"ONE OF THE MOST DURABLE WORKS IN AMERICAN LITERATURE": FIRST EDITION, FIRST STATE OF TOM SAWYER, ONE OF ONLY A FEW HUNDRED COPIES IN SCARCE PUBLISHER'S MOROCCO-GILT
TWAIN, Mark. The Adventures of Tom Sawyer. Hartford: American Publishing Company, 1876. Square octavo, publisher's three-quarter brown morocco gilt recased into original binding with endpapers and headbands renewed, raised bands, all edges gilt. Housed in a custom chemise and half morocco slipcase. $46,000.
First American edition, first state, of one of the uncontested, great masterpieces of American literature—and "one of the few books enjoyed by readers of every age… The captivating myth of the little town of long ago on the bank of the Great River" (LeMaster & Wilson, 12, 15)—in scarce handsome publisher's morocco-gilt.
"The first novel Mark Twain wrote without a co-author, Tom Sawyer is also his most clearly autobiographical novel… Enlivened by extraordinary and melodramatic events, it is otherwise a realistic depiction of the experiences, people and places that Mark Twain knew as a child" (Rasmussen, 459). Originally published in England (without illustrations), Tom Sawyer arrived at a momentous point in American history: Custer had recently lost the battle at Little Big Horn and America was celebrating its centennial. "Publication of Tom Sawyer was little noticed… The book has, however, proved to be one of the most durable works in American literature. By the time of Twain's death, it was his top-selling book. It has been in print continuously since 1876, and has outsold all other Mark Twain works" (Rasmussen, 459). "This was a true boy's book, and surviving copies are proof of how rough little boy's can be on books" (MacDonnell, 40). First printing, first state (with "THE" on half title in 10-point rather than 14-point type), printed on wove paper, with preliminary matter paginated [I]-XVI. This copy with no flyleaves at front and one flyleaf at rear: "The number [of flyleaves] varies and thus far no study of the book reveals a preferred state. It would appear that the number of leaves was dependent wholly upon the whim of the individual binder, a questionable quantity that cannot be analyzed" (Peter Parley to Penrod, 43). The endpapers have been renewed to secure the text block in its original binding. As noted above, commercial success came slowly for the title: "The first and second printings were only 5000 copies each, and one month after publication only 9378 copies had been bound," only 200 of which were bound as here, in the publisher's three-quarter morocco-gilt; "by the end of 1879 the number of copies sold was just 28,959," only 300 of which were bound in the publisher's three-quarter morocco (MacDonnell, 39). BAL 3369. Johnson, 27-30. MacDonnell, 39-40. MacBride, 40.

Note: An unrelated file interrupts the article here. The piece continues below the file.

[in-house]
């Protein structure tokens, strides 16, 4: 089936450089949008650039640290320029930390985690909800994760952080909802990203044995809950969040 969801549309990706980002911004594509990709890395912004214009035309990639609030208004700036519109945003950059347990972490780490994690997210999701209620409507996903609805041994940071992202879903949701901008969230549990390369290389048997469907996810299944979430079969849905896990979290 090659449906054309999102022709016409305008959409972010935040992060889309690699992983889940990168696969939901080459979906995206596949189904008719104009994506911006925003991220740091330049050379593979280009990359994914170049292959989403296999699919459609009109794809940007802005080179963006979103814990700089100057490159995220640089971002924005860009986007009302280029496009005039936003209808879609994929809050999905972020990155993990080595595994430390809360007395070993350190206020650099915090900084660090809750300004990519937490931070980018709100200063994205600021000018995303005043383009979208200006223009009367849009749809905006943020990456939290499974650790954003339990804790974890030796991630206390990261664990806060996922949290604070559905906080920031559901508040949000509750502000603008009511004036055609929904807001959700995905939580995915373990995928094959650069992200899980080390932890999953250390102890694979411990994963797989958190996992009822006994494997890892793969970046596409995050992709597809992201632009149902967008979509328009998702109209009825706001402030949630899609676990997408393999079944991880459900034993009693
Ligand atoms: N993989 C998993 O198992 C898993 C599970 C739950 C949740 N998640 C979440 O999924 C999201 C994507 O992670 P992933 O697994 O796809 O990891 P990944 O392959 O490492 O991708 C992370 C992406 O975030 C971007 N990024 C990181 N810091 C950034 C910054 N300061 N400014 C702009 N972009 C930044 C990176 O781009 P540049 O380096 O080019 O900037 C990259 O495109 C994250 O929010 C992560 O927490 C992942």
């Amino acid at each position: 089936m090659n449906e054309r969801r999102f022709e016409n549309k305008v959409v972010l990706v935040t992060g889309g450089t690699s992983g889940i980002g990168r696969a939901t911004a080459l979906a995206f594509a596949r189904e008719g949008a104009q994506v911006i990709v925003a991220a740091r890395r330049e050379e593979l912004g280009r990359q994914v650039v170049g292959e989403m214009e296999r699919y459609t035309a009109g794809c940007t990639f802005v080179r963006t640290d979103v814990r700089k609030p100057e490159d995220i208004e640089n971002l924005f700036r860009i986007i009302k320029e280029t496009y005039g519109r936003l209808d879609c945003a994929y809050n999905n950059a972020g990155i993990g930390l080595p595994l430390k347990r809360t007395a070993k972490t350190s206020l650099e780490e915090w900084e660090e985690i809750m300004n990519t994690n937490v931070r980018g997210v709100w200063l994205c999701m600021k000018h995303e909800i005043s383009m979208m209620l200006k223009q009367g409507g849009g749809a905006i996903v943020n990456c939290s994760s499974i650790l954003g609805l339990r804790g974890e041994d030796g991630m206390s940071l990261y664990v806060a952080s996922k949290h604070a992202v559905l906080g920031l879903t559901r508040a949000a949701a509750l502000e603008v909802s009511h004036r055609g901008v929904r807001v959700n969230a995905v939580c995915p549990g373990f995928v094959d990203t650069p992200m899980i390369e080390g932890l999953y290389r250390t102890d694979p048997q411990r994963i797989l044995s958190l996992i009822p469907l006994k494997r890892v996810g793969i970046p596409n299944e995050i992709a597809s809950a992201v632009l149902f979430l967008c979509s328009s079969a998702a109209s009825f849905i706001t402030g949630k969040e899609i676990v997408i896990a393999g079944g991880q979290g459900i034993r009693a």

Interior generally clean, endpapers renewed, with faint traces of original peach endpapers present. Minor color restoration to corners. An extremely attractive copy, most rare and desirable in the scarce publisher's morocco-gilt.